Sound investment advice may be the backbone of advisors' service offerings, but to thrive in today's marketplace they need a broader skill set, says Ian Russell, president and CEO of the Investment Industry Association of Canada (IIAC), in an industry letter.
Russell says the last five years have seen three main factors shaping the industry landscape:
- An older demographic in need of new products and services to fund retirement goals and transfer assets to the next generation
- A higher level of knowledge and sophistication among clients, which translates into demands for enhanced service
- Shaken trust and confidence triggered by the 2008 financial crisis, prompting pressures for a new approach to doing business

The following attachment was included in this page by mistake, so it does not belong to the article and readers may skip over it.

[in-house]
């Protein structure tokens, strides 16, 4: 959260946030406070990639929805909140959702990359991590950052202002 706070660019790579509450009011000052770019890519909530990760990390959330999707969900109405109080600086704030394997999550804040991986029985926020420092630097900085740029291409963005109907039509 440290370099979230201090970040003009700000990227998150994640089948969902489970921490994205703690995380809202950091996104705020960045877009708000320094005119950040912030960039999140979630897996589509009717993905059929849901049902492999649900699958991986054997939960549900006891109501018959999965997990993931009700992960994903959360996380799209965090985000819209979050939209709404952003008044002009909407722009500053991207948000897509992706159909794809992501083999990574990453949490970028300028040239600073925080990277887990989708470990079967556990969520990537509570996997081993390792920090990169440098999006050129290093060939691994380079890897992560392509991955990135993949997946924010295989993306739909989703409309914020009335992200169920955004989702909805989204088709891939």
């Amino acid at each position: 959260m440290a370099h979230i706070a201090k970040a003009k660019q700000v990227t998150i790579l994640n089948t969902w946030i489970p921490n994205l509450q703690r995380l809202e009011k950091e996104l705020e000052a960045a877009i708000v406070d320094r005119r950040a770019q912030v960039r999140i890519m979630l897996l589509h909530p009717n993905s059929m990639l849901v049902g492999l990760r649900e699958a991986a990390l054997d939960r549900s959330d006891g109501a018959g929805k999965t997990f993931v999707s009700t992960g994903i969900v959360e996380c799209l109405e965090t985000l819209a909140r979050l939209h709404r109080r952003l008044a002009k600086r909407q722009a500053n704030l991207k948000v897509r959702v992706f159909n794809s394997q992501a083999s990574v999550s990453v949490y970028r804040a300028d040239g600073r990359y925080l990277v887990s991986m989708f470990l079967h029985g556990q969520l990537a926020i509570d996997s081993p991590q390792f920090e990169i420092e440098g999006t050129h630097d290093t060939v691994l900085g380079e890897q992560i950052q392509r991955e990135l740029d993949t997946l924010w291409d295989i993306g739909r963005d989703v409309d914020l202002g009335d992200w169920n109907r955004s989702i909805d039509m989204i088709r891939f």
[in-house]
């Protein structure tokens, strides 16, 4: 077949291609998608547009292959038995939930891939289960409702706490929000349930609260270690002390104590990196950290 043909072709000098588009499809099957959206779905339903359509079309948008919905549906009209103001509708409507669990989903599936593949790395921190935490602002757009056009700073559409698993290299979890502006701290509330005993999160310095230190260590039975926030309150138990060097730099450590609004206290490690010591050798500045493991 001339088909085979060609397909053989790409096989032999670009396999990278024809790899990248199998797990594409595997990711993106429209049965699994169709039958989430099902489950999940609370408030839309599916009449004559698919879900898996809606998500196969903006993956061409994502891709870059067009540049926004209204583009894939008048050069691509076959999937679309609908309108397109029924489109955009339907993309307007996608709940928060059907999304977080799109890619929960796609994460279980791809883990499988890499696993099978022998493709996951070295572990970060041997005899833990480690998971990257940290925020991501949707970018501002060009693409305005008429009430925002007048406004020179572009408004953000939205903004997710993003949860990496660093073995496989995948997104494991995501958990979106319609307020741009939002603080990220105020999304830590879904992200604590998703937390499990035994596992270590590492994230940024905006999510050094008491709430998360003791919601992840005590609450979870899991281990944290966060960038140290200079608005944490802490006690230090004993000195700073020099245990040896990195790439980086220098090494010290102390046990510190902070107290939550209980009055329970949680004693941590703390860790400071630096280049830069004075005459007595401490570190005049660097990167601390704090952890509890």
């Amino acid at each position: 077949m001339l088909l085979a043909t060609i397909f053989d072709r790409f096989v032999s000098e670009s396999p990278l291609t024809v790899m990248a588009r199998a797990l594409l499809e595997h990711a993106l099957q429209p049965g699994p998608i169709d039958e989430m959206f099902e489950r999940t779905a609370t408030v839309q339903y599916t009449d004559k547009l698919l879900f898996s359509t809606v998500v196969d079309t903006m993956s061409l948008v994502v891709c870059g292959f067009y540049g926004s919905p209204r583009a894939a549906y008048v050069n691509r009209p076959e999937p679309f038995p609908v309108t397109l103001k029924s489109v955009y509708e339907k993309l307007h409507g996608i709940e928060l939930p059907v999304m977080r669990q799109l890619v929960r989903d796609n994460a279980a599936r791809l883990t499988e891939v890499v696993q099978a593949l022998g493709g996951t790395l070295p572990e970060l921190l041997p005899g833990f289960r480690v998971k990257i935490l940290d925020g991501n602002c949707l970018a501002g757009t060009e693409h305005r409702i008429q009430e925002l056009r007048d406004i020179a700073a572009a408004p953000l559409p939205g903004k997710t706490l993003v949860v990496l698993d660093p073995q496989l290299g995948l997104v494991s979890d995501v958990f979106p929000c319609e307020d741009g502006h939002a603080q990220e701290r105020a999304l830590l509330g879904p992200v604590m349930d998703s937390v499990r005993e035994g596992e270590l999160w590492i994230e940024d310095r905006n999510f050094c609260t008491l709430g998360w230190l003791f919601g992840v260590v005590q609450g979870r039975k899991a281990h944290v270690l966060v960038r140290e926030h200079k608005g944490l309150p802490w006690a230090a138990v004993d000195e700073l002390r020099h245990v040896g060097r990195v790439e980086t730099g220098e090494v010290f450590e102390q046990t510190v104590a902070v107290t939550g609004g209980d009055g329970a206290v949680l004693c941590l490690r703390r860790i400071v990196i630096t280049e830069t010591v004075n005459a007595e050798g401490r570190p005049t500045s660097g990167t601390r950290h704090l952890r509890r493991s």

To be seen as effective, advisors now need to be seen as capable of covering a wider range of service areas. "The advisor is now considered an expert across all aspects of financial decision-making, offering a wide suite of financial products and services related to tax, estate planning, insurance and retirement and education saving objectives.
"The advisor becomes the 'go to' professional. And if the advisor doesn't have the technical expertise in a particular area, he or she knows where to find it, and then integrate the information in a financial plan," Russell says.
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